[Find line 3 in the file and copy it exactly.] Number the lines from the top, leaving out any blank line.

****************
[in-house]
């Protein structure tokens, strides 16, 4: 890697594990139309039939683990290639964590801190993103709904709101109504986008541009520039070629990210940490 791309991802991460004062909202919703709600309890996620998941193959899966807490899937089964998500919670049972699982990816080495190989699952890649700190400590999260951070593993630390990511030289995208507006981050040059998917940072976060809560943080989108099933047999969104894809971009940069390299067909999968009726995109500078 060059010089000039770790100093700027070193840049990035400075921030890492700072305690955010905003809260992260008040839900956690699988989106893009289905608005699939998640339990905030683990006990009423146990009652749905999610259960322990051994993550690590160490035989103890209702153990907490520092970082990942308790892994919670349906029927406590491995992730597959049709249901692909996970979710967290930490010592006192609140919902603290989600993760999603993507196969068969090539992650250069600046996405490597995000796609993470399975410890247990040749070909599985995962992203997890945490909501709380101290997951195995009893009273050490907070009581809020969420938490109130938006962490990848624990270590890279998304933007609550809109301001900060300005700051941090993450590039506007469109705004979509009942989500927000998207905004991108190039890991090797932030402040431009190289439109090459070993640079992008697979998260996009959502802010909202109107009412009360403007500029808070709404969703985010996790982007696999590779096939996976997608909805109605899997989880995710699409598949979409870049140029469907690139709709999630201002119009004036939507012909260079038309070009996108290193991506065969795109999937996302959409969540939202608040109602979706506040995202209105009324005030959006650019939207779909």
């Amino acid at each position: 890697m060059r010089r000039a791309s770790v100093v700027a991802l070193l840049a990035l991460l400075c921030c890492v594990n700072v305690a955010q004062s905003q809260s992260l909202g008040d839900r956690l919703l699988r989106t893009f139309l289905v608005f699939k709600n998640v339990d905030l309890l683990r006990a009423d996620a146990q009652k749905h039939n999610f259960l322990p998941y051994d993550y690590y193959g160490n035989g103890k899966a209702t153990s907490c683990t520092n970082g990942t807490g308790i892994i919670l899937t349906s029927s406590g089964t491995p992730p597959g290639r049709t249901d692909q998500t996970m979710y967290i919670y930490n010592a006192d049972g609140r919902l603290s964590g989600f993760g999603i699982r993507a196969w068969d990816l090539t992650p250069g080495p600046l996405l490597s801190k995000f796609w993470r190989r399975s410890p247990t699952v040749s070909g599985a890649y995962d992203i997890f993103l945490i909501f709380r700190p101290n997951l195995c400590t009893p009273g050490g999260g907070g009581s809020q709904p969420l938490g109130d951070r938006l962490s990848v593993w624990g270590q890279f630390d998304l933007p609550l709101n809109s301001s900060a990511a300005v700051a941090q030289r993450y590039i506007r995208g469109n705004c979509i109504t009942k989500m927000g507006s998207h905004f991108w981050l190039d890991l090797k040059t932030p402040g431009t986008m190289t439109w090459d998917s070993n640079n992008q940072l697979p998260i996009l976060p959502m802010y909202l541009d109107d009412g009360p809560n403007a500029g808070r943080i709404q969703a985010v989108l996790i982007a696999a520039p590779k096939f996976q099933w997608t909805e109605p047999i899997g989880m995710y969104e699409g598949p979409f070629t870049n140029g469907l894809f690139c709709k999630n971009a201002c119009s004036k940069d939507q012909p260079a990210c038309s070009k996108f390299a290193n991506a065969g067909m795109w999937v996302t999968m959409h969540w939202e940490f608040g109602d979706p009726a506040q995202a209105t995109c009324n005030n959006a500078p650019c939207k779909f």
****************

């Amino acid at each position: 890697m060059r010089r000039a791309s770790v100093v700027a991802l070193l840049a990035l991460l400075c921030c890492v594990n700072v305690a955010q004062s905003q809260s992260l909202g008040d839900r956690l919703l699988r989106t893009f139309l289905v608005f699939k709600n998640v339990d905030l309890l683990r006990a009423d996620a146990q009652k749905h039939n999610f259960l322990p998941y051994d993550y690590y193959g160490n035989g103890k899966a209702t153990s907490c683990t520092n970082g990942t807490g308790i892994i919670l899937t349906s029927s406590g089964t491995p992730p597959g290639r049709t249901d692909q998500t996970m979710y967290i919670y930490n010592a006192d049972g609140r919902l603290s964590g989600f993760g999603i699982r993507a196969w068969d990816l090539t992650p250069g080495p600046l996405l490597s801190k995000f796609w993470r190989r399975s410890p247990t699952v040749s070909g599985a890649y995962d992203i997890f993103l945490i909501f709380r700190p101290n997951l195995c400590t009893p009273g050490g999260g907070g009581s809020q709904p969420l938490g109130d951070r938006l962490s990848v593993w624990g270590q890279f630390d998304l933007p609550l709101n809109s301001s900060a990511a300005v700051a941090q030289r993450y590039i506007r995208g469109n705004c979509i109504t009942k989500m927000g507006s998207h905004f991108w981050l190039d890991l090797k040059t932030p402040g431009t986008m190289t439109w090459d998917s070993n640079n992008q940072l697979p998260i996009l976060p959502m802010y909202l541009d109107d009412g009360p809560n403007a500029g808070r943080i709404q969703a985010v989108l996790i982007a696999a520039p590779k096939f996976q099933w997608t909805e109605p047999i899997g989880m995710y969104e699409g598949p979409f070629t870049n140029g469907l894809f690139c709709k999630n971009a201002c119009s004036k940069d939507q012909p260079a990210c038309s070009k996108f390299a290193n991506a065969g067909m795109w999937v996302t999968m959409h969540w939202e940490f608040g109602d979706p009726a506040q995202a209105t995109c009324n005030n959006a500078p650019c939207k779909f």